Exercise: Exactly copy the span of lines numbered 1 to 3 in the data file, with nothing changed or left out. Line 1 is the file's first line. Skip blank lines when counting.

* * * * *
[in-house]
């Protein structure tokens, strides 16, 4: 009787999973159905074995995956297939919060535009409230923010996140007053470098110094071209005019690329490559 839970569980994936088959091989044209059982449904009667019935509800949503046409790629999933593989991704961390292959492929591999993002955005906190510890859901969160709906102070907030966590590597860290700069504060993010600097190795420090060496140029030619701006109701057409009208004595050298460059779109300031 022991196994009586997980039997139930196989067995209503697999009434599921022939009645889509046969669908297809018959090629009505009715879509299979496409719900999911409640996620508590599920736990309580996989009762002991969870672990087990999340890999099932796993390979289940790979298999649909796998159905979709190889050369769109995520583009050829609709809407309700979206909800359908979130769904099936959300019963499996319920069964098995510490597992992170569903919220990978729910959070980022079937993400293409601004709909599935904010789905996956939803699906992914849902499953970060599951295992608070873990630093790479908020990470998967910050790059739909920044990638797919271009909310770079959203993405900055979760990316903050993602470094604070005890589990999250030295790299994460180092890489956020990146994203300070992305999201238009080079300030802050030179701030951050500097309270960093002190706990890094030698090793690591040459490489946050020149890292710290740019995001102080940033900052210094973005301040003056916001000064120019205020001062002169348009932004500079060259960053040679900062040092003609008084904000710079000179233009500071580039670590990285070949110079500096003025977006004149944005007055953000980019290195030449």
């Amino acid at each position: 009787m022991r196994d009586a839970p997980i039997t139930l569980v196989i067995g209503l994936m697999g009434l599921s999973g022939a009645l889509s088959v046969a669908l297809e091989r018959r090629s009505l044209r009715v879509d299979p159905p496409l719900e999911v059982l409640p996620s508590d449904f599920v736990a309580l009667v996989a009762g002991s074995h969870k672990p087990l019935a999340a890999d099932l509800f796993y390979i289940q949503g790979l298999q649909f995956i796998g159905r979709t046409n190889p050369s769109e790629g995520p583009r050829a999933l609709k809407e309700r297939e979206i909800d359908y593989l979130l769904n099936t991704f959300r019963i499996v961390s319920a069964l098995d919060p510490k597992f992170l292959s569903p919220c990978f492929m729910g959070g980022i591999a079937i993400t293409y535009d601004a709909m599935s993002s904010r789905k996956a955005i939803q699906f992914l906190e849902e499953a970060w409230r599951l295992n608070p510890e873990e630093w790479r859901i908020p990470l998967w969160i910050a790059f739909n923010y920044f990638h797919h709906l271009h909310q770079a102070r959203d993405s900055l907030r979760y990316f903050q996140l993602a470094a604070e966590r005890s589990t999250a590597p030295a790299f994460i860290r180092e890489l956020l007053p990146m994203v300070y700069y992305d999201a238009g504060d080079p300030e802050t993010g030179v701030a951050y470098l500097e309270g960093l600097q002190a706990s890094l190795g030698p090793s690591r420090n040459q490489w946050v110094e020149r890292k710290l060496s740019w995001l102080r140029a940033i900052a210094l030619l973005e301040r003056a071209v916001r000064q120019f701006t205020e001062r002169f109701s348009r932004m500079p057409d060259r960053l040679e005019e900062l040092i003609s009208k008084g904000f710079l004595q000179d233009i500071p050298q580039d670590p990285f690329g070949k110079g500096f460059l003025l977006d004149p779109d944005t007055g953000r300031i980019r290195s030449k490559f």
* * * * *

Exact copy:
[in-house]
């Protein structure tokens, strides 16, 4: 009787999973159905074995995956297939919060535009409230923010996140007053470098110094071209005019690329490559 839970569980994936088959091989044209059982449904009667019935509800949503046409790629999933593989991704961390292959492929591999993002955005906190510890859901969160709906102070907030966590590597860290700069504060993010600097190795420090060496140029030619701006109701057409009208004595050298460059779109300031 022991196994009586997980039997139930196989067995209503697999009434599921022939009645889509046969669908297809018959090629009505009715879509299979496409719900999911409640996620508590599920736990309580996989009762002991969870672990087990999340890999099932796993390979289940790979298999649909796998159905979709190889050369769109995520583009050829609709809407309700979206909800359908979130769904099936959300019963499996319920069964098995510490597992992170569903919220990978729910959070980022079937993400293409601004709909599935904010789905996956939803699906992914849902499953970060599951295992608070873990630093790479908020990470998967910050790059739909920044990638797919271009909310770079959203993405900055979760990316903050993602470094604070005890589990999250030295790299994460180092890489956020990146994203300070992305999201238009080079300030802050030179701030951050500097309270960093002190706990890094030698090793690591040459490489946050020149890292710290740019995001102080940033900052210094973005301040003056916001000064120019205020001062002169348009932004500079060259960053040679900062040092003609008084904000710079000179233009500071580039670590990285070949110079500096003025977006004149944005007055953000980019290195030449």
């Amino acid at each position: 009787m022991r196994d009586a839970p997980i039997t139930l569980v196989i067995g209503l994936m697999g009434l599921s999973g022939a009645l889509s088959v046969a669908l297809e091989r018959r090629s009505l044209r009715v879509d299979p159905p496409l719900e999911v059982l409640p996620s508590d449904f599920v736990a309580l009667v996989a009762g002991s074995h969870k672990p087990l019935a999340a890999d099932l509800f796993y390979i289940q949503g790979l298999q649909f995956i796998g159905r979709t046409n190889p050369s769109e790629g995520p583009r050829a999933l609709k809407e309700r297939e979206i909800d359908y593989l979130l769904n099936t991704f959300r019963i499996v961390s319920a069964l098995d919060p510490k597992f992170l292959s569903p919220c990978f492929m729910g959070g980022i591999a079937i993400t293409y535009d601004a709909m599935s993002s904010r789905k996956a955005i939803q699906f992914l906190e849902e499953a970060w409230r599951l295992n608070p510890e873990e630093w790479r859901i908020p990470l998967w969160i910050a790059f739909n923010y920044f990638h797919h709906l271009h909310q770079a102070r959203d993405s900055l907030r979760y990316f903050q996140l993602a470094a604070e966590r005890s589990t999250a590597p030295a790299f994460i860290r180092e890489l956020l007053p990146m994203v300070y700069y992305d999201a238009g504060d080079p300030e802050t993010g030179v701030a951050y470098l500097e309270g960093l600097q002190a706990s890094l190795g030698p090793s690591r420090n040459q490489w946050v110094e020149r890292k710290l060496s740019w995001l102080r140029a940033i900052a210094l030619l973005e301040r003056a071209v916001r000064q120019f701006t205020e001062r002169f109701s348009r932004m500079p057409d060259r960053l040679e005019e900062l040092i003609s009208k008084g904000f710079l004595q000179d233009i500071p050298q580039d670590p990285f690329g070949k110079g500096f460059l003025l977006d004149p779109d944005t007055g953000r300031i980019r290195s030449k490559f």